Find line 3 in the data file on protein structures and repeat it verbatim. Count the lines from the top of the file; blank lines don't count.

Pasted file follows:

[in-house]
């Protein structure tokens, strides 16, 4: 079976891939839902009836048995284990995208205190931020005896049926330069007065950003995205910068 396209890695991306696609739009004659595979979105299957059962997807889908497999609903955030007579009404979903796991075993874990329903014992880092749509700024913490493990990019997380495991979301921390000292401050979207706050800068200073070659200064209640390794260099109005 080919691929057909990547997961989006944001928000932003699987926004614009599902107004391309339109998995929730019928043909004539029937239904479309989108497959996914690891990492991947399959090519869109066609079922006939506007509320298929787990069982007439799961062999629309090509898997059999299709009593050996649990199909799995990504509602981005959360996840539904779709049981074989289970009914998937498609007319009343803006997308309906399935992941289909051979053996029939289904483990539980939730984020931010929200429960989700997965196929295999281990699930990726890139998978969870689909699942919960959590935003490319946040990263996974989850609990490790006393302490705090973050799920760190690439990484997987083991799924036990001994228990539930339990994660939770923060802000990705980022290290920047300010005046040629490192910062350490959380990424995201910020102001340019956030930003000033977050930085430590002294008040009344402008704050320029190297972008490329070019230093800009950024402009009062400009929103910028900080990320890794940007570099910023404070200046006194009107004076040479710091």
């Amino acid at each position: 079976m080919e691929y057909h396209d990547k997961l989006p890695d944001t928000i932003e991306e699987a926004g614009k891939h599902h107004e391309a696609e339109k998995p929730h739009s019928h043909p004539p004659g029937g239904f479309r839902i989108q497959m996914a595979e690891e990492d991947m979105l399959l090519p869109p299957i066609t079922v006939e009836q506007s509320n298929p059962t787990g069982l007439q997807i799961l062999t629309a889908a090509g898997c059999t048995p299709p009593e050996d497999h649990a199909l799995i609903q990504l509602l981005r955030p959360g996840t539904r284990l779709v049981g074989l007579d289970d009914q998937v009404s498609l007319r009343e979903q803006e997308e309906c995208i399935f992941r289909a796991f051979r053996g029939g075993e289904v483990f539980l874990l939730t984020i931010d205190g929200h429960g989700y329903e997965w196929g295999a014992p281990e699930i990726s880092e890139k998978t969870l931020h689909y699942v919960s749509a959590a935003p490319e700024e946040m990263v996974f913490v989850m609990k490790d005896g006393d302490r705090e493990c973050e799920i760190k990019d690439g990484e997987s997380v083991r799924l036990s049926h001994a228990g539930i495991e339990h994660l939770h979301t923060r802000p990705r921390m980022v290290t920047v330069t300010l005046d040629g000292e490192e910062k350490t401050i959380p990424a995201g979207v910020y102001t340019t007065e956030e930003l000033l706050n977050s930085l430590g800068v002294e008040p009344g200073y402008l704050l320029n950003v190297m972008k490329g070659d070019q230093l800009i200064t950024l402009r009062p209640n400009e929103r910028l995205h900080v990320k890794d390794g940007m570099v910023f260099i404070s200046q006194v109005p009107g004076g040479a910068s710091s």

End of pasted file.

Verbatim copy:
């Amino acid at each position: 079976m080919e691929y057909h396209d990547k997961l989006p890695d944001t928000i932003e991306e699987a926004g614009k891939h599902h107004e391309a696609e339109k998995p929730h739009s019928h043909p004539p004659g029937g239904f479309r839902i989108q497959m996914a595979e690891e990492d991947m979105l399959l090519p869109p299957i066609t079922v006939e009836q506007s509320n298929p059962t787990g069982l007439q997807i799961l062999t629309a889908a090509g898997c059999t048995p299709p009593e050996d497999h649990a199909l799995i609903q990504l509602l981005r955030p959360g996840t539904r284990l779709v049981g074989l007579d289970d009914q998937v009404s498609l007319r009343e979903q803006e997308e309906c995208i399935f992941r289909a796991f051979r053996g029939g075993e289904v483990f539980l874990l939730t984020i931010d205190g929200h429960g989700y329903e997965w196929g295999a014992p281990e699930i990726s880092e890139k998978t969870l931020h689909y699942v919960s749509a959590a935003p490319e700024e946040m990263v996974f913490v989850m609990k490790d005896g006393d302490r705090e493990c973050e799920i760190k990019d690439g990484e997987s997380v083991r799924l036990s049926h001994a228990g539930i495991e339990h994660l939770h979301t923060r802000p990705r921390m980022v290290t920047v330069t300010l005046d040629g000292e490192e910062k350490t401050i959380p990424a995201g979207v910020y102001t340019t007065e956030e930003l000033l706050n977050s930085l430590g800068v002294e008040p009344g200073y402008l704050l320029n950003v190297m972008k490329g070659d070019q230093l800009i200064t950024l402009r009062p209640n400009e929103r910028l995205h900080v990320k890794d390794g940007m570099v910023f260099i404070s200046q006194v109005p009107g004076g040479a910068s710091s």